- Selecting the right pattern – and any issues that should be considered for each.
- How the chosen pattern will achieve business goals (of the business scenario presented in the exam question)
- Compare design trade-offs (advantages/drawbacks):
Remote Process Invocation—Request and Reply, Remote Process Invocation—Fire and Forget, Batch Data Synchronization, Remote Call-In, and UI Update Based on Data Changes.
This PDF is your key resource, which includes a list of Patterns and ideal scenarios, and a very helpful Pattern Selection Matrix:
You should also go beyond Salesforce and be comfortable with Integration Patterns principles more broadly. Often we are caught up in upskilling on Force.com that we forget to read wider. Use this resource hub to expand your knowledge.
Salesforce Security Mechanisms
Know which Salesforce security mechanism to use when (both inbound and outbound integrations). Here’s a video that gives an overview of the topic.
Wow! Trailhead really is amazing. There is now a Trailmix called “Architect Journey: Integration Architecture” which is the first place to start. Invest the 46 hours estimated to complete this Trailmix – you will find many key resources linked there (including some of the most important ones I mentioned in the ‘Key Topics’ section).
Salesforce certifications are designed for you to prove you can apply your knowledge, and worm out anyone that is only memorising to pass the exam. Hands-on experience is important, but it’s understandable if your current day-to-day role doesn’t offer the breadth of multiple business use cases. To fill the gaps and solidifying your knowledge, take advantage of Trailhead modules with activities in Trailhead Playgrounds.
Ladies Be Architects have kindly made their Study Group webinar recording public, great for those of you who prefer video/visual learning. Plus, check out their full Youtube playlist with 12 videos, each between 1.5-2 hours long.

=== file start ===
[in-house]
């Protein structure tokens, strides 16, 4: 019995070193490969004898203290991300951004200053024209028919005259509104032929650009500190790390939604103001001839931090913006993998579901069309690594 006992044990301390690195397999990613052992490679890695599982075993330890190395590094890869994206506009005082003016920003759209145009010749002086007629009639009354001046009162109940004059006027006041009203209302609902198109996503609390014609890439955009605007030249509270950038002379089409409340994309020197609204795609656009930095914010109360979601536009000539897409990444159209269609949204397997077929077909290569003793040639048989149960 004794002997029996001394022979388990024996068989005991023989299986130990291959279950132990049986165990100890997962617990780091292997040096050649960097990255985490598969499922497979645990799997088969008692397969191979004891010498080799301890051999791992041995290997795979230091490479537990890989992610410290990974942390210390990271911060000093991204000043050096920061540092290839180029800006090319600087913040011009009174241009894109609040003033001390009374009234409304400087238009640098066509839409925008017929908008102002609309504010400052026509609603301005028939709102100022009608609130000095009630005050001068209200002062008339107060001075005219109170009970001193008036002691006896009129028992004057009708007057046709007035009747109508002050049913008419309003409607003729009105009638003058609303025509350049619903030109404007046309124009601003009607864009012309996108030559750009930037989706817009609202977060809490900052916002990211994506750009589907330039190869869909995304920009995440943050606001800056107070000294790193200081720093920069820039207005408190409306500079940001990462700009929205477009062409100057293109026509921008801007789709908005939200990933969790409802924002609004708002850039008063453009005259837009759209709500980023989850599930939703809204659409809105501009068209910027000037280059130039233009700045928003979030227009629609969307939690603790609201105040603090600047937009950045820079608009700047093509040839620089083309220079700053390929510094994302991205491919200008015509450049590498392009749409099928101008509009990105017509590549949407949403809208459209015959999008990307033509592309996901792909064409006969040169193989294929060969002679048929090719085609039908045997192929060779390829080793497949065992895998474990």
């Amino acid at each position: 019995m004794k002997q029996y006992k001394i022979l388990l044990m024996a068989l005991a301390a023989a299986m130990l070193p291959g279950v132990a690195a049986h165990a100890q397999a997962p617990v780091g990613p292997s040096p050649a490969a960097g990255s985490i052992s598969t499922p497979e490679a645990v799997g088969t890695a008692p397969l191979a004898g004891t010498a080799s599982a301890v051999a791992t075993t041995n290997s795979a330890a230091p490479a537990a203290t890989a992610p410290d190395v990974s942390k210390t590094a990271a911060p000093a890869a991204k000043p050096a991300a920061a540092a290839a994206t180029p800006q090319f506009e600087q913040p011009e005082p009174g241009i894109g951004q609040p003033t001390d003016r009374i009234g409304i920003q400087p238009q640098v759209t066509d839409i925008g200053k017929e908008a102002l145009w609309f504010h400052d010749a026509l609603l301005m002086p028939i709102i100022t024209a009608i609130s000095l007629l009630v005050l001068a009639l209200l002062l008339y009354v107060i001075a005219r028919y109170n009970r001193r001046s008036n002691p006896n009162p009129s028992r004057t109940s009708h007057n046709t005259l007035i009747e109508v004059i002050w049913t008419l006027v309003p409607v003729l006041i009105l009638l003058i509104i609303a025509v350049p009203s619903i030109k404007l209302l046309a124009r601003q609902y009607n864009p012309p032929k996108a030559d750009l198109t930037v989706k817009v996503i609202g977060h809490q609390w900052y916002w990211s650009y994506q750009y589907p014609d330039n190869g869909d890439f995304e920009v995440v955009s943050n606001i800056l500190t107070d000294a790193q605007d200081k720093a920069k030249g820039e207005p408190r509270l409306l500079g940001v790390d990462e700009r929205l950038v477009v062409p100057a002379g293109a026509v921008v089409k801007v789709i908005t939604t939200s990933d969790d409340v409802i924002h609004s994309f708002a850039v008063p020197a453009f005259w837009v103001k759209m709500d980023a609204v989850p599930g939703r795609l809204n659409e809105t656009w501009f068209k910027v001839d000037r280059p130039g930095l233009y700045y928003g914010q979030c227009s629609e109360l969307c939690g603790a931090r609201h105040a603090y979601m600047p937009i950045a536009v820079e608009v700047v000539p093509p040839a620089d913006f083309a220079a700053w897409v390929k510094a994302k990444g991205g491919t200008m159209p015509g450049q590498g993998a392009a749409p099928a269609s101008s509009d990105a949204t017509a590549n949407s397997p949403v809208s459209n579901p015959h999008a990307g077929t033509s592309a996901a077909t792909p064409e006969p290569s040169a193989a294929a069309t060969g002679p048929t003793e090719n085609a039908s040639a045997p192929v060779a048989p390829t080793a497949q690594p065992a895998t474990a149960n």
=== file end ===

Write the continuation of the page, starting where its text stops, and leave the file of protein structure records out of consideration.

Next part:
When exam day finally hits, there are a few things you can do to give yourself the best chance of passing with flying colours.
Firstly, if there are any concepts that you are struggling to get to grips with, then print off a cheat sheet and memorize just before the exam, so they are fresh in your memory.
When taking the exam, pay particular attention to the question, and read it through a few times. If you have taken other Architect-level exams (or others eg. Salesforce Administrator, Sales Cloud) you would be right to expect long questions; however, even though the questions are mostly scenario-based, they are not as long as the other exams in the Architect pathway – which was refreshing after taking many certifications, myself!
Don’t let the shorter questions fool you! When deciding on the answer, be sure to use the process of elimination to get rid of the answers that are definitely incorrect. Always think back to key concepts will help you to cross-off wrong answers, even if they look like possible answers the first time you read them! (eg. inbound vs. outbound integrations, SOAP vs. REST, synchronous vs. asynchronous).
You also have a the “Mark for review” feature at your disposal. On each question, it’s a checkbox that you can mark if you cannot think of an answer right at that moment, or if you doubt your answer. At the end of the exam, you will have a chance to review these questions. Depending on the amount you have selected, this will give you a good idea of how likely you are to have passed the test! Regardless of the questions marked for review, I would always recommend to go through every question again.
In my opinion, it is not an easy exam but it is not unfair, if you cover all the topics mentioned above in your revision and understand the intricacies and complexities of Salesforce integration you should be able to pass it (with flying colors). Feel free to reach out to me on twitter (@anup) if you have any specific questions about the exam.